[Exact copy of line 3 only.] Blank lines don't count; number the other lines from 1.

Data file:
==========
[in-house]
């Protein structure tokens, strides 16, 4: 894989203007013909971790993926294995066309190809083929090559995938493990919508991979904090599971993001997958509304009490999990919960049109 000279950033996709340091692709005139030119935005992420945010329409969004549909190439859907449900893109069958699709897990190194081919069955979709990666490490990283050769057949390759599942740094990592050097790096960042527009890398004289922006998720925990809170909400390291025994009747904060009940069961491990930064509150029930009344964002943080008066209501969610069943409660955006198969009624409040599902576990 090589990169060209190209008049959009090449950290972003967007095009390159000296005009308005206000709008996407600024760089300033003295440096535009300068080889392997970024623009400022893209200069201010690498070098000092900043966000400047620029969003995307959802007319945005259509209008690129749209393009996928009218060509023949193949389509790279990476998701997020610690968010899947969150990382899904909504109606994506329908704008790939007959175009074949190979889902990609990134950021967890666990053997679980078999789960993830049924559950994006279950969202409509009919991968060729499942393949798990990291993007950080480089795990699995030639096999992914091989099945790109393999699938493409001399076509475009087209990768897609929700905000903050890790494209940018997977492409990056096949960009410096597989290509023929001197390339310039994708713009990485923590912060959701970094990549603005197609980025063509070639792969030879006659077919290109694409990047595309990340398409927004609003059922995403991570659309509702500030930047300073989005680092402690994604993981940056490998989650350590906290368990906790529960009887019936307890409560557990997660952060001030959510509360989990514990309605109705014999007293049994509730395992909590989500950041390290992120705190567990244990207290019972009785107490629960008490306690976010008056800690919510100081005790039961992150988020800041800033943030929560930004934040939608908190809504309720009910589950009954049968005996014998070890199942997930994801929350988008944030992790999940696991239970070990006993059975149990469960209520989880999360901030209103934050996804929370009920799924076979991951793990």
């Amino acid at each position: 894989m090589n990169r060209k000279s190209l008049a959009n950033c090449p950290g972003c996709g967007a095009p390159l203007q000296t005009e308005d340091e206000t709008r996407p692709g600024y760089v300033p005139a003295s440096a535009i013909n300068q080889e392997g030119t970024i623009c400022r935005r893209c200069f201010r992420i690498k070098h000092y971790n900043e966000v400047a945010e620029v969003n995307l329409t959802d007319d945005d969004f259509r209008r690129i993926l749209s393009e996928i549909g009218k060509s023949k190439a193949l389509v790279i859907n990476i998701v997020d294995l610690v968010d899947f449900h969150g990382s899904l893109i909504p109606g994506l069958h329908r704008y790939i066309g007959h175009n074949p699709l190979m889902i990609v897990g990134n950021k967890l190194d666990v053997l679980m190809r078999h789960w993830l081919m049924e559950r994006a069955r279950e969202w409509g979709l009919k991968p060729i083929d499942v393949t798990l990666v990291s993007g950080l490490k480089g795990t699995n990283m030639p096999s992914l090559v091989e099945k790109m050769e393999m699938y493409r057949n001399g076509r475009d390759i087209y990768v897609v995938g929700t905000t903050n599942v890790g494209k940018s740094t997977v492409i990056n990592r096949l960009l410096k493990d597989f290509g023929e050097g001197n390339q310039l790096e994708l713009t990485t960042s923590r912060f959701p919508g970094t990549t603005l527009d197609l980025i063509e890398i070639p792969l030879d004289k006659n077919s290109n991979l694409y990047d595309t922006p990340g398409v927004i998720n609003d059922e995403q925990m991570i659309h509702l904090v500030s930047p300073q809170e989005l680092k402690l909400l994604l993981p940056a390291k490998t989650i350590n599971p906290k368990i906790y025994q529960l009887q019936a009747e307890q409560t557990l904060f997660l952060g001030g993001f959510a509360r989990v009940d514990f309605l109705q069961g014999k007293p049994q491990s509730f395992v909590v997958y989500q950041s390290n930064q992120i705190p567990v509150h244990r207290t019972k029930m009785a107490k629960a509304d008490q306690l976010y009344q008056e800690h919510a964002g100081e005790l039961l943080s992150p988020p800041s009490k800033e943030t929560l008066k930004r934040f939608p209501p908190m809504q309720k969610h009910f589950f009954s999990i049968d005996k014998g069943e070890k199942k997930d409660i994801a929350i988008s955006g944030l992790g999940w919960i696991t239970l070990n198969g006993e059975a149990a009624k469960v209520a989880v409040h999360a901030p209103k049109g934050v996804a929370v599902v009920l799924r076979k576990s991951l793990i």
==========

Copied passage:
């Amino acid at each position: 894989m090589n990169r060209k000279s190209l008049a959009n950033c090449p950290g972003c996709g967007a095009p390159l203007q000296t005009e308005d340091e206000t709008r996407p692709g600024y760089v300033p005139a003295s440096a535009i013909n300068q080889e392997g030119t970024i623009c400022r935005r893209c200069f201010r992420i690498k070098h000092y971790n900043e966000v400047a945010e620029v969003n995307l329409t959802d007319d945005d969004f259509r209008r690129i993926l749209s393009e996928i549909g009218k060509s023949k190439a193949l389509v790279i859907n990476i998701v997020d294995l610690v968010d899947f449900h969150g990382s899904l893109i909504p109606g994506l069958h329908r704008y790939i066309g007959h175009n074949p699709l190979m889902i990609v897990g990134n950021k967890l190194d666990v053997l679980m190809r078999h789960w993830l081919m049924e559950r994006a069955r279950e969202w409509g979709l009919k991968p060729i083929d499942v393949t798990l990666v990291s993007g950080l490490k480089g795990t699995n990283m030639p096999s992914l090559v091989e099945k790109m050769e393999m699938y493409r057949n001399g076509r475009d390759i087209y990768v897609v995938g929700t905000t903050n599942v890790g494209k940018s740094t997977v492409i990056n990592r096949l960009l410096k493990d597989f290509g023929e050097g001197n390339q310039l790096e994708l713009t990485t960042s923590r912060f959701p919508g970094t990549t603005l527009d197609l980025i063509e890398i070639p792969l030879d004289k006659n077919s290109n991979l694409y990047d595309t922006p990340g398409v927004i998720n609003d059922e995403q925990m991570i659309h509702l904090v500030s930047p300073q809170e989005l680092k402690l909400l994604l993981p940056a390291k490998t989650i350590n599971p906290k368990i906790y025994q529960l009887q019936a009747e307890q409560t557990l904060f997660l952060g001030g993001f959510a509360r989990v009940d514990f309605l109705q069961g014999k007293p049994q491990s509730f395992v909590v997958y989500q950041s390290n930064q992120i705190p567990v509150h244990r207290t019972k029930m009785a107490k629960a509304d008490q306690l976010y009344q008056e800690h919510a964002g100081e005790l039961l943080s992150p988020p800041s009490k800033e943030t929560l008066k930004r934040f939608p209501p908190m809504q309720k969610h009910f589950f009954s999990i049968d005996k014998g069943e070890k199942k997930d409660i994801a929350i988008s955006g944030l992790g999940w919960i696991t239970l070990n198969g006993e059975a149990a009624k469960v209520a989880v409040h999360a901030p209103k049109g934050v996804a929370v599902v009920l799924r076979k576990s991951l793990i």